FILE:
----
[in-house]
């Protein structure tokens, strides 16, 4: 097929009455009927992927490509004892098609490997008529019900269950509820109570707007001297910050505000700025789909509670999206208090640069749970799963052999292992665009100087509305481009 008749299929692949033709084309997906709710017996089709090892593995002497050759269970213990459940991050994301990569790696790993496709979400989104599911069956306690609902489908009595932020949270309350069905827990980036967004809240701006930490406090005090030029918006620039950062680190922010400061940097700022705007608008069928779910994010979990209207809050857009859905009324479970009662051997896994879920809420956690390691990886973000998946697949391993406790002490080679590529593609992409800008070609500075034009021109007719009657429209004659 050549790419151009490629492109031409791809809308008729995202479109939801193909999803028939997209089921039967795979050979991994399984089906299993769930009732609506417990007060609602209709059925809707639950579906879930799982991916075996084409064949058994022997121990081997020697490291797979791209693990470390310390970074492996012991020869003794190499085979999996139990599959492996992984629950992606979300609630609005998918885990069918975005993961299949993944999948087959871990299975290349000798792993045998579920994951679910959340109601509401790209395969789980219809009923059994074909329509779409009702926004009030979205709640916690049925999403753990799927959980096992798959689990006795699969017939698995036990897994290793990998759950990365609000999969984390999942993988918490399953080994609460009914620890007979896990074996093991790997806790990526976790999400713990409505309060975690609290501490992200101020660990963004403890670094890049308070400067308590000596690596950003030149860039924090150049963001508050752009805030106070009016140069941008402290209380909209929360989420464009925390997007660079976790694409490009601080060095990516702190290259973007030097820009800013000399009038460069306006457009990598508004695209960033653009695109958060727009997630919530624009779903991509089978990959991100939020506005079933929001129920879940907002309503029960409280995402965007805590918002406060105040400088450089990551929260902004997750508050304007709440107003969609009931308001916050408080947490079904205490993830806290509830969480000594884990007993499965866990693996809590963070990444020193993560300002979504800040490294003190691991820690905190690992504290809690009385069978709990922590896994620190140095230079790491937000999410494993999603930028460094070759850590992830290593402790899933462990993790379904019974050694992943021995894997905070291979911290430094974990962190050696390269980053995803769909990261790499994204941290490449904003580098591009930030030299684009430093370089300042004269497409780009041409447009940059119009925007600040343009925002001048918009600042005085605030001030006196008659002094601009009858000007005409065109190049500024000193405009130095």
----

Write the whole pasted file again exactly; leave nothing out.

[in-house]
């Protein structure tokens, strides 16, 4: 097929009455009927992927490509004892098609490997008529019900269950509820109570707007001297910050505000700025789909509670999206208090640069749970799963052999292992665009100087509305481009 008749299929692949033709084309997906709710017996089709090892593995002497050759269970213990459940991050994301990569790696790993496709979400989104599911069956306690609902489908009595932020949270309350069905827990980036967004809240701006930490406090005090030029918006620039950062680190922010400061940097700022705007608008069928779910994010979990209207809050857009859905009324479970009662051997896994879920809420956690390691990886973000998946697949391993406790002490080679590529593609992409800008070609500075034009021109007719009657429209004659 050549790419151009490629492109031409791809809308008729995202479109939801193909999803028939997209089921039967795979050979991994399984089906299993769930009732609506417990007060609602209709059925809707639950579906879930799982991916075996084409064949058994022997121990081997020697490291797979791209693990470390310390970074492996012991020869003794190499085979999996139990599959492996992984629950992606979300609630609005998918885990069918975005993961299949993944999948087959871990299975290349000798792993045998579920994951679910959340109601509401790209395969789980219809009923059994074909329509779409009702926004009030979205709640916690049925999403753990799927959980096992798959689990006795699969017939698995036990897994290793990998759950990365609000999969984390999942993988918490399953080994609460009914620890007979896990074996093991790997806790990526976790999400713990409505309060975690609290501490992200101020660990963004403890670094890049308070400067308590000596690596950003030149860039924090150049963001508050752009805030106070009016140069941008402290209380909209929360989420464009925390997007660079976790694409490009601080060095990516702190290259973007030097820009800013000399009038460069306006457009990598508004695209960033653009695109958060727009997630919530624009779903991509089978990959991100939020506005079933929001129920879940907002309503029960409280995402965007805590918002406060105040400088450089990551929260902004997750508050304007709440107003969609009931308001916050408080947490079904205490993830806290509830969480000594884990007993499965866990693996809590963070990444020193993560300002979504800040490294003190691991820690905190690992504290809690009385069978709990922590896994620190140095230079790491937000999410494993999603930028460094070759850590992830290593402790899933462990993790379904019974050694992943021995894997905070291979911290430094974990962190050696390269980053995803769909990261790499994204941290490449904003580098591009930030030299684009430093370089300042004269497409780009041409447009940059119009925007600040343009925002001048918009600042005085605030001030006196008659002094601009009858000007005409065109190049500024000193405009130095």